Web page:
Buff or Hume’s Blush Camellia: Myrtle Leaved Camellia, illustrated by Clara Maria Pope for “A monograph on the genus Camellia” by Samuel Curtis

Camellias are originally from Asia, where they were cultivated in the gardens of China and Japan for centuries before they were ever seen in Europe. In addition to producing delicately scented flowers in a variety of colors, the most famous member of their species is the tea plant, Camelia sinensis, whose leaves and leaf buds are used to produce many types of tea including white green, oolong and black varieties.

The Europeans’ first exposure to camellias may have been through their representations inpaintings and wallpaper, where they were often shown growing in porcelain pots. Wealthy patrons of the British East India Company began to import varieties to satisfy their horticultural interests—the double-red camellia known as Rubra Plena was first imported by Sir Robert Preston in 1794, and in 1806 a pale pink variety was nicknamed “Lady Hume’s Blush” in honor of Amelia, the wife of Sir Abraham Hume.

The greatest camellia scholar of the nineteenth century was the wealthy Italian priest, the Abbé Laurent Berlese (1784-1863), who conducted his studies in his private greenhouse in Paris. The popularity of this lovely and fragrant blossom quickly spread beyond the realm of the passionate gardener, and in the 1840s, the camellia became the height of fashion as the luxury flower for elegant women. The camellia was also a favorite of the late 20th century fashion icon Coco Chanel. After her passing in 1971, the flower has continued to be used as a signature for the House of Chanel collections by chief designer Karl Lagerfeld.

Chanel Fashion Show

Chanel’s Fall 2008 Paris fashion show; photo by Elisabeth Fourmont for Chicagomag.com

La traviata is sponsored by the Applied Materials Foundation.

An Interview with Jouvanca Jean-Baptiste

Jouvanca Jean-Baptiste with her Fellowship Sponsor, Catherine Bullock; June 2011

Jouvanca Jean-Baptiste knows that successful opera singers approach their craft with gusto.  Self-confidence is a must, particularly if the character one is singing is doomed to die a violent death. “Being stabbed to death on stage was a new way of dying for me,” Jean-Baptiste said, referring to her demise as Nedda in Pagliacci, “because usually in an opera, I die by suicide, or from disease.”

Jean-Baptiste brings enormous energy and spunk to her roles. Born in New York City to parents who had emigrated from Haiti, the family moved to Florida when she was still a child. At a very young age, she began ballet and piano lessons. “Music has always been part of my world, part of my culture,” she says. “Piano gave me a musical foundation, but soon I switched to violin, and played it all through high school, as well as dabbling in tenor saxophone and bass clarinet. I was a total music geek and I loved it. I still am very much that music geek!” she says, laughing.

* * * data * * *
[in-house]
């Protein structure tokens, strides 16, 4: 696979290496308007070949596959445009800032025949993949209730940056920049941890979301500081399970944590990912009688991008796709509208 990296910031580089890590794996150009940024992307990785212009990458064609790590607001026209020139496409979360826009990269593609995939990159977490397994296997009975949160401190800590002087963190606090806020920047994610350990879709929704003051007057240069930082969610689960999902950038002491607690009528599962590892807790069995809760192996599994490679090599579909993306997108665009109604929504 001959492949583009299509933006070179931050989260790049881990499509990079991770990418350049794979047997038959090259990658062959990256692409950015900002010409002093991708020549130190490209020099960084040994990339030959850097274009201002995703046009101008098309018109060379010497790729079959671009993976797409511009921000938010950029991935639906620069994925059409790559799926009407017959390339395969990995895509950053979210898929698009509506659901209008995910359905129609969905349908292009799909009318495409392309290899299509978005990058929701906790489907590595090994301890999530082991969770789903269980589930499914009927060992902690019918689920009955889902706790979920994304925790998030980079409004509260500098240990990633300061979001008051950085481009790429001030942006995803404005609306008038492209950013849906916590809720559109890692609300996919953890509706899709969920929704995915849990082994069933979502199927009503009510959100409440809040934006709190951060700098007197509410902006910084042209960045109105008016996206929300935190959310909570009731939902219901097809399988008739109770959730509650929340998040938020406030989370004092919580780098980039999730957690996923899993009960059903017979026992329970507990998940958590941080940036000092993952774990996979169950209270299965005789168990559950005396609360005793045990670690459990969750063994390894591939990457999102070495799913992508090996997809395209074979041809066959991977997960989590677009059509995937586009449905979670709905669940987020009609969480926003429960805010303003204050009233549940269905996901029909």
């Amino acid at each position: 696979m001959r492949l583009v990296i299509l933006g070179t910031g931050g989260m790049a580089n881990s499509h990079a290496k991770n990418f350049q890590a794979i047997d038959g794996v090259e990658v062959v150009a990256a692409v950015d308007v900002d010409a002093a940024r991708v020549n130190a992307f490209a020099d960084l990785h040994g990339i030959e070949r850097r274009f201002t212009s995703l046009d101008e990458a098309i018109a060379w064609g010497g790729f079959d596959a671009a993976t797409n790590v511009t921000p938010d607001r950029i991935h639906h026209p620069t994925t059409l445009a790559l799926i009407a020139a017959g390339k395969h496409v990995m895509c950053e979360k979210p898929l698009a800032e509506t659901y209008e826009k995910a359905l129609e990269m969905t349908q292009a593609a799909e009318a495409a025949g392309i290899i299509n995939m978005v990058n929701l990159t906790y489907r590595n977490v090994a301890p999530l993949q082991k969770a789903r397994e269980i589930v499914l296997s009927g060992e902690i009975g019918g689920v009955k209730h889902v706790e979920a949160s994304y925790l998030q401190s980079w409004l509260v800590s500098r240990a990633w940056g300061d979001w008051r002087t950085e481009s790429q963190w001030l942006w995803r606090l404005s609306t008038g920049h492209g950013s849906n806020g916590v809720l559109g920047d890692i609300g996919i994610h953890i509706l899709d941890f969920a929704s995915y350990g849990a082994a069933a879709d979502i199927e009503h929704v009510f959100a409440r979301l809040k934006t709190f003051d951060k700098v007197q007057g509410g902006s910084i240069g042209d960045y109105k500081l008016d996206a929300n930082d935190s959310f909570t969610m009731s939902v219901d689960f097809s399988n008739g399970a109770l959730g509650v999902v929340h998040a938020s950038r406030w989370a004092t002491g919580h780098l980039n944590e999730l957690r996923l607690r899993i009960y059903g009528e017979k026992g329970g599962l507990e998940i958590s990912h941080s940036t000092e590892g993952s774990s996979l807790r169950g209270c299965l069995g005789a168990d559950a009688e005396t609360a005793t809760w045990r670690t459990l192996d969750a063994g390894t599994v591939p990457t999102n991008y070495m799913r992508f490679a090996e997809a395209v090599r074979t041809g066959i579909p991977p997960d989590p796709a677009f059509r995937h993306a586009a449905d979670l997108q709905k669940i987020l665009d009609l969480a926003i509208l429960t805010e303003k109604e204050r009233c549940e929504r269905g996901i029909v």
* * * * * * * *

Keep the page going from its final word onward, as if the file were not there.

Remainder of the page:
Growing up, she sang in school and church choirs, but it was not until she was 20 that she decided to take voice lessons to improve her singing. From that point on, she was determined to study music full-time and make a career as an opera singer. Not only did she learn arias and art songs, she also studied language diction. She continues private vocal study with Oscar Diaz, Jr. in Florida. “Oscar is the best teacher I have had thus far. Without him I would not be anywhere near the level that I am at now vocally, and I continue to flourish under his tutelage.”

Jean-Baptiste’s voice is that of a lirico spinto, possessing both a lyric and dramatic quality in her voice. “My voice is ideal for Puccini, Verdi, Mozart, and Strauss, in particular,” she says. In spring of 2009, she was hired to cover the title role in West Bay Opera’s Madama Butterfly. “I met Carlos Aguilar, at the time a resident artist with Opera San José, and he helped me set up an audition.” That audition resulted in an offer for her own residency, an opportunity for which she is undeniably grateful. “A performer is never created in the studio, we’re created in the theater. Opera San José provides a creative environment in which to develop.”

Jean-Baptiste’s favorite role at this point in her career is Anna Karenina, which she sang for Opera San José in 2010. “Many elements in that role were very personal and reflected my own life,” she said. Her favorite singers are Maria Callas, Leontyne Price, and Anna Moffo. “Moffo’s rendition of Violetta is inspiring,” she noted.